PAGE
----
Former head of the Rwandan gendarmerie Gen. Augustin Ndindiliyimana walked away from the latest judgement of the appeal bench in Arusha yesterday, Tuesday, having been acquitted of all charges against him.
The 65-minute ruling also decided on the acquittal and immediate release of former army major François-Xavier Nzuwonemeye and a downgrading of the sentence of Captain Innocent Sagahutu from 20 to 15 years.
Prosecutor Hassan Jallow and trial judges looked shocked and, in some cases, bewildered, by the result.
A notable absentee from the judgement who had been scheduled to appear was former head of the Rwandan armed forces (FAR) General Augustin Bizimungu.
Originally, the four accused had been tried together as part of the case termed ‘military 2.’
On Friday, February 7, the Appeal bench decided at the final moment that it was ‘severing’ the Bizimungu case from that of the others while it considered ‘the absence of legal findings in the trial judgement in relation to Bizimungu’s conviction for genocide’, for which he had received a 30 year sentence at the ICTR on May 17, 2011.
The packed public gallery listened attentively as the head of the appeal bench, 83-year-old Presiding Judge Theodor Meron read out the controversial decision.
Ndindiliyimana had been sentenced at his original trial for crimes of genocide, extermination and murder but given a sentence of ‘time already served in detention’ that amounted to 11 years and released.
He had been appointed as head of the gendarmerie in September 1992, holding the position until July 1994. He looked calm and impassive as step by step the appeal bench found that the original trial judges had ‘erred’ in their findings.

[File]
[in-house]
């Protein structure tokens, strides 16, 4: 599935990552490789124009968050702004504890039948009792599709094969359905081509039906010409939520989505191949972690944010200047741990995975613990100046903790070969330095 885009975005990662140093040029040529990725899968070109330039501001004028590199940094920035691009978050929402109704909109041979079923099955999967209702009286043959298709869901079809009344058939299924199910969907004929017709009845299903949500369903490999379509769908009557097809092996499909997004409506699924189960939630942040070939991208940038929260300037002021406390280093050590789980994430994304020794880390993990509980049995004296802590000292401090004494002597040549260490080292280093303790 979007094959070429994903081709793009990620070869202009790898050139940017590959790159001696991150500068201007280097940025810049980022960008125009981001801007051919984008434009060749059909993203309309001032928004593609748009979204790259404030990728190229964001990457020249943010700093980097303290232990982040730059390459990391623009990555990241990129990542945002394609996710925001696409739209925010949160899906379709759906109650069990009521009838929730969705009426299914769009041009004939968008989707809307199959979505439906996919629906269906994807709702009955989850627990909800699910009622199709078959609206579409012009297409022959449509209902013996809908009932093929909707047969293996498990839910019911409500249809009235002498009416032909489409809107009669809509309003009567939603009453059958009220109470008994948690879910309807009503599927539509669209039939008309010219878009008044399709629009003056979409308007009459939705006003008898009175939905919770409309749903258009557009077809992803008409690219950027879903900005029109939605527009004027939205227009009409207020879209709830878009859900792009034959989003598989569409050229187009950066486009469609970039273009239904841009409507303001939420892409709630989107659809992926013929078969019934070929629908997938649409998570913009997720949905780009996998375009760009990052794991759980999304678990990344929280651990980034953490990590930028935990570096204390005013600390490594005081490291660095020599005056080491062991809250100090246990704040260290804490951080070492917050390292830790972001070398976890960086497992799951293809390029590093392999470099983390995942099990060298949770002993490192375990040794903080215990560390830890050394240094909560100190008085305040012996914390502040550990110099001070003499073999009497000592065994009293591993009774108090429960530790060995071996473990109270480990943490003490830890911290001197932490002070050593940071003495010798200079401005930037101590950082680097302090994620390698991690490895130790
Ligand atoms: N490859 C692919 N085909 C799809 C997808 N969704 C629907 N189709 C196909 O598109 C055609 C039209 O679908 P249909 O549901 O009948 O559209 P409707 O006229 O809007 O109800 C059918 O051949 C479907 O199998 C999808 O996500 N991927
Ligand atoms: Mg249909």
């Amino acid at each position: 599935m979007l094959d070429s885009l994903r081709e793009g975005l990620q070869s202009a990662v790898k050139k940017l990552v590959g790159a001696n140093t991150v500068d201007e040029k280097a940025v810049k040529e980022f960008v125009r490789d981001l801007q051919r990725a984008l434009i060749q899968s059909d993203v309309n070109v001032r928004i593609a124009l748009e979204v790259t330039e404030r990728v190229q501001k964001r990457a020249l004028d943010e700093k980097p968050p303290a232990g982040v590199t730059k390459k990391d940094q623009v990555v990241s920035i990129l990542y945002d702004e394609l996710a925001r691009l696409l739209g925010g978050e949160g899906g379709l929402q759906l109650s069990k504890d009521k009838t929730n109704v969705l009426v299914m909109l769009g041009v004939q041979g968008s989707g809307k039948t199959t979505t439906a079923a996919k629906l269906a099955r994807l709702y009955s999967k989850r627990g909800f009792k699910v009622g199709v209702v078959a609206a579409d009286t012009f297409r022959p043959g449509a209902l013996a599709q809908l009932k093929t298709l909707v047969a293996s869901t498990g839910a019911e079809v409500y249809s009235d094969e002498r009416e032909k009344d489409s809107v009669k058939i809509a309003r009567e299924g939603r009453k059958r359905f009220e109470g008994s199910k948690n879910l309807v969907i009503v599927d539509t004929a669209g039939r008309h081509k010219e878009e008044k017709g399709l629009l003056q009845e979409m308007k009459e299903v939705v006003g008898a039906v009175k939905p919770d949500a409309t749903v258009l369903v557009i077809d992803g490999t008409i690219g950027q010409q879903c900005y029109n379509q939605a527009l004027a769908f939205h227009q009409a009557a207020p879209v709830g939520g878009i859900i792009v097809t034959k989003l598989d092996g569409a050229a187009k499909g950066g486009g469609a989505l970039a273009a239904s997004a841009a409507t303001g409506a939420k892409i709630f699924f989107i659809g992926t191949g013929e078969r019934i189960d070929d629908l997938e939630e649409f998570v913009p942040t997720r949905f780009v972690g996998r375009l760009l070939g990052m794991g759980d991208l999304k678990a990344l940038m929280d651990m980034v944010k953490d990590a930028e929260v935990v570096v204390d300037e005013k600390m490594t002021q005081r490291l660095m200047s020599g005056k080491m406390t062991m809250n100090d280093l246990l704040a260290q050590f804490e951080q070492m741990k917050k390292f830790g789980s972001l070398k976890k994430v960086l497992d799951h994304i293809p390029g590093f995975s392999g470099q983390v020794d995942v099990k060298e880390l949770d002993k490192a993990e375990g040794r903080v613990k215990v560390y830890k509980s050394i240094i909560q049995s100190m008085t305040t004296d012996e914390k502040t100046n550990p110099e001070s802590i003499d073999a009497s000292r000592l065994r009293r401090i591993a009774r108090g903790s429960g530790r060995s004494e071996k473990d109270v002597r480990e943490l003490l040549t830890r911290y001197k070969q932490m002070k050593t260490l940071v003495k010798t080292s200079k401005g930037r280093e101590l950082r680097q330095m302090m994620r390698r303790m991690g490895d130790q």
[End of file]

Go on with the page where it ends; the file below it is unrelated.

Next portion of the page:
In fact, the word ‘erred’ was to be used time and again to describe the previous trial judgement.
According to the appeal judges, Ndindiliyimana had ceded control of most of the gendarmerie to the Rwandan army (FAR) on April 7, 1994 and extremist and rogue elements had ‘infiltrated’ the police thus downplaying his authority and ability to control their actions. At his trial it was shown that gendarmes had been guarding Ndindiliyimana’s residence at the request of his wife. Some of these had later taken part in the massacre of Tutsi at Kansi Parish for which Ndindiliyimana was originally held responsible by not preventing or punishing them as their superior.
Meron’s appeal bench decided that this was an error and Ndindiliyimana lacked ‘the ability to prevent or punish them and no reasonable trial finding could find the gendarmes had participated’ at the parish. A similar decision was taken to account for his responsibility for killings by Ndindiliyimana’s gendarmes at St André College in Kigali.
François-Xavier Nzuwonemeye surprisingly did not attend the court with no reason given for his absence and was represented by his counsel. He had been Commander of the Reconnaissance Battalion within the Rwandan army from 1993.
At his trial in 2011 he was convicted of genocide and murder as a crime against humanity and sentenced to 20 years. Meron, reading the appeal bench decision with just an occasional pause for a sip of water, again decided there had been numerous ‘errors’ by the original trial judges.